Tri-Force Jiu-Jitsu Academy Osaka is the first gym I visited since I started traveling. As I don’t speak Japanese, it has been challenging to find information about training schedules and visitor fees. However, Google Chrome’s translate feature has been tremendously helpful. I’ve even asked hostels’ front desks to call gyms and translate my questions if I can’t find the answers online. Hopefully, by reading this, you don’t have to experience the bumps in the road I went through while training around the world!
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Osaka is a city located in the west of Tokyo and the closest airport is Kansai Airport (KIX). The city is known for its cuisines, shopping malls and historical sites including Osaka Castle and Shitennō-ji Temple. The city itself is easily accessible via subway systems. However, please be cautious that not all subway lines are owned by the same company which means you might have to buy another subway ticket in order to transfer. Also, note that taxis are extremely pricey in Japan (Initial fee = ~$6 USD).
Tri-Force Osaka had a welcoming atmosphere to foreigners. A few students and one instructor spoke fluent English, but the majority of students did not. But, because this is a fitness class, I could understand instructions by observing and following other students’ leads.
Tri-Force Osaka offers only gi classes. However, I was invited to an open mat and 4–5 students were rolling no-gi. The class structure consisted of regular BJJ warm-ups followed by 3 to 4 related techniques of the day. Instructors demonstrated approximately 4 to 5 times and you then drilled with your partners for 5 minutes per technique. Warm-ups and techniques took about an hour, followed by a rolling session for 30 minutes.
The fascinating aspect of Japan’s BJJ culture is that you might be surprised by how formal certain aspects of classes could be. For example, Tri-Force Osaka always starts and ends classes with a 20 second meditation before warm-ups and they always start drills with partners and rolling with saying “Onegaishimasu (pronounced Oh-Ne-Gai-Shi-Masu)” and shaking hands with both hands, a sign of respect to your partner.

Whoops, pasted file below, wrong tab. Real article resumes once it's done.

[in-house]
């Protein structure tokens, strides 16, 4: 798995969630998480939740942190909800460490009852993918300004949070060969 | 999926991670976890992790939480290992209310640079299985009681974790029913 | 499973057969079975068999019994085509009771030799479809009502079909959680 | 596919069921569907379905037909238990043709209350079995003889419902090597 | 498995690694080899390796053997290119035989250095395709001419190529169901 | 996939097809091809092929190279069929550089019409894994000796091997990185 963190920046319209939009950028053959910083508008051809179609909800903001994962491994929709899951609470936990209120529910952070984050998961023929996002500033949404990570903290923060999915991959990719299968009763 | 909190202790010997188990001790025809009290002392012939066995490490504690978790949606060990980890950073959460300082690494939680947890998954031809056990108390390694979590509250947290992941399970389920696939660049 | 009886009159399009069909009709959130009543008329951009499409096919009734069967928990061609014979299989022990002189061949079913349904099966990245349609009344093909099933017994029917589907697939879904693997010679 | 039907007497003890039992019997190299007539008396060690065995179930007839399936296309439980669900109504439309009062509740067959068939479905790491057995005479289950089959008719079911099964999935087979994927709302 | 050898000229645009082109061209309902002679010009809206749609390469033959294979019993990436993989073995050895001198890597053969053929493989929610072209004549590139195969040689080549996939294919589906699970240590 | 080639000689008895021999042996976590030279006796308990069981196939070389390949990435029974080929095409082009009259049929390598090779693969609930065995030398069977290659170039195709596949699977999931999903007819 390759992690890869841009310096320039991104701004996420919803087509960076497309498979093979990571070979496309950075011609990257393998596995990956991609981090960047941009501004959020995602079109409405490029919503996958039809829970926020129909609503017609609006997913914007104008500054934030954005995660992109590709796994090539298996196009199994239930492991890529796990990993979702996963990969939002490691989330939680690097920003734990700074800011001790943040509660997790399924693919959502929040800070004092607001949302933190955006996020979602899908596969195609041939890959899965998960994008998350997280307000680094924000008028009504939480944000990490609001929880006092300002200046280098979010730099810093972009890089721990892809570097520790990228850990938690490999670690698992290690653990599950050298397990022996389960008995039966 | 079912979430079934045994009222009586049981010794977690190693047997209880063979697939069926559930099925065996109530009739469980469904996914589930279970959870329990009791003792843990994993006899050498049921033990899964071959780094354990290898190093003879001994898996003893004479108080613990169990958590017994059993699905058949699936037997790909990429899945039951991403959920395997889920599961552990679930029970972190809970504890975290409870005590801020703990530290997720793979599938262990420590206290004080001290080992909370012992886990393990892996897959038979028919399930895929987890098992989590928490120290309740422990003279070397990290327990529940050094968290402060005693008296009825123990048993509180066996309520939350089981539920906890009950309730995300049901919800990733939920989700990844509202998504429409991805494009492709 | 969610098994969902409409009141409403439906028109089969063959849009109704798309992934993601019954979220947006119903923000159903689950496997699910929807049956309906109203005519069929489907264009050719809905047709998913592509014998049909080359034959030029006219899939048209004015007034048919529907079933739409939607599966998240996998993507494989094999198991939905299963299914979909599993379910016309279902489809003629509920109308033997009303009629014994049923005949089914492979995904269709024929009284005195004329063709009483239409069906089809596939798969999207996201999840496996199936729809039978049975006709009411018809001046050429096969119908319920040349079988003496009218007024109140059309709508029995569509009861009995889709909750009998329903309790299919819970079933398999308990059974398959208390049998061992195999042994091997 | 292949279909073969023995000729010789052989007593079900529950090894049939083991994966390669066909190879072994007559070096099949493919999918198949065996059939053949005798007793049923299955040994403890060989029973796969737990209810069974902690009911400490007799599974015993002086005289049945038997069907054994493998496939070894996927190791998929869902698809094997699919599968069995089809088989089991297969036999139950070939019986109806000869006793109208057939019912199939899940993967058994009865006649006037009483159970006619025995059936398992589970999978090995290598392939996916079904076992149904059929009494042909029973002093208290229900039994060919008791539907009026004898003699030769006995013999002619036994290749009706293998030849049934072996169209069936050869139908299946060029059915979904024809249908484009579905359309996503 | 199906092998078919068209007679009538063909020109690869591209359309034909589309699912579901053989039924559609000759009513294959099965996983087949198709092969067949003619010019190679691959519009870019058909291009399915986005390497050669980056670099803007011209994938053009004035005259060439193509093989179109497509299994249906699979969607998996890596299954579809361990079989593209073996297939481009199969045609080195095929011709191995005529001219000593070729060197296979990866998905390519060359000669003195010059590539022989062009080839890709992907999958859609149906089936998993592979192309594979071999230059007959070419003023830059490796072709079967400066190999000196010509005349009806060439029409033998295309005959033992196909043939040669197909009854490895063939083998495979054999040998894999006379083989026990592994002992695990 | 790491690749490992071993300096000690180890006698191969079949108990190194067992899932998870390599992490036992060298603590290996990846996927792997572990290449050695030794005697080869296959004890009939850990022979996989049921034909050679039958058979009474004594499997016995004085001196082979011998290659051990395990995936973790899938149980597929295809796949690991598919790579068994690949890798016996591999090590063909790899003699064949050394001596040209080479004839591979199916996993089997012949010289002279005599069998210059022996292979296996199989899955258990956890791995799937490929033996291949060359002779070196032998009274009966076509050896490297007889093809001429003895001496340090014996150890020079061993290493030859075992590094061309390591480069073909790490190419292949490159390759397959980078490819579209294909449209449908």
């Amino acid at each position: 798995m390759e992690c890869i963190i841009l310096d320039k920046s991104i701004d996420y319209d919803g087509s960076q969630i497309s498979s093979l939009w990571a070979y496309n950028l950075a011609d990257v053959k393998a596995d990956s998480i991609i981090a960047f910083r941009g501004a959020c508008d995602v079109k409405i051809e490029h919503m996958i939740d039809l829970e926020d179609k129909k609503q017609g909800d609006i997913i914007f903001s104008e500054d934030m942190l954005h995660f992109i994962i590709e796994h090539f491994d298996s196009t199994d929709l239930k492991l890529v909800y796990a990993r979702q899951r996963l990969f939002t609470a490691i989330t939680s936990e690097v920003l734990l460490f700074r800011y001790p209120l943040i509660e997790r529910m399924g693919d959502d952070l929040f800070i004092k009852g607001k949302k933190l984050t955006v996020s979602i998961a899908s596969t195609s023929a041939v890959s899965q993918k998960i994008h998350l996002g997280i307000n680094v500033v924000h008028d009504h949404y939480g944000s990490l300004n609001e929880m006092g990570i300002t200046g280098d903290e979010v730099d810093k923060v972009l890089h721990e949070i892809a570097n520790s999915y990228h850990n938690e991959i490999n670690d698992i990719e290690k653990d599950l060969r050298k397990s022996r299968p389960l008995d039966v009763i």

I firmly believe that this gym has highly skilled instructors and students who are dedicated to learning BJJ. However, as the gym itself was established not long ago, there aren’t many higher belts at Tri-Force Osaka. Regardless, I would recommend dropping by Tri-Force Osaka if you are in town, though it might make sense to train for more than one day to make the higher visitor fees worth it.
As a side note, I became friends with Naoki and Brodie who are blue belts at Tri-Force Osaka. They invited me to dinner and drinks at a Japanese bar (Yakidori) after training and showed me around Osaka. As a solo traveler, I am amazed by how close the BJJ community is wherever you go.
Tri-Force Osaka is conveniently located near the Honmachi subway station which is accessible via Chuo Line, Midosuji Line and Yotsubashi Line. From the station, you can easily walk to the gym. However, the gym is not visible from the street and is located on the 5th floor so you need to look inside the building for the sign which is somewhat inconvenient. (Google Map: Link)
Tri-Force Osaka’s facility can be described with one word: spotless. The gym has a locker room and two showers equipped with shampoo and body soap.
Tri-Force Osaka has a schedule posted online which shows training sessions day by day. (Schedule: Link). Tri-Force Osaka is closed on Mondays and it offers lunch classes (11:00) on Tuesdays, Saturdays and Sundays. Only evening classes are offered on other days.
Given that Japan has a higher cost of living, drop-in fees are quiet pricey as well. You can either pay in cash in person or pay in advance via Paypal. Please see the link for the online payment: Online Payment
<<Tri-Force Osaka’s Head Instructor, Hideyuki Kawamoto>>
Tri-Force BJJ has an English website which you might find helpful: Link
Things to Do around the Gym
- Shitennō-ji Temple — The oldest Buddhist Temple in Japan which was constructed about 1400 years ago.
- Osaka Castle — One of the most famous landmarks built in 1597.
- Dōtonbori — If you enjoy shopping and nightlife, this district is filled with restaurants/bars and duty-free shops. One of the main tourist destinations in Osaka.
<<The famous Glico Man in Dotonbori>>
- Takoyaki — A Japanese ball-shaped street snack made with a flavored batter filed with octopus.
- Okonomiyaki — Osaka is known for this savory pancake. It uses a similar batter as Takoyaki, but it is a pancake shape and can be filled with different toppings (pork belly, shrimp, green onions, vegetables, etc.)
- Sushi — Self-explanatory. You are in Japan. Get some high quality sushi.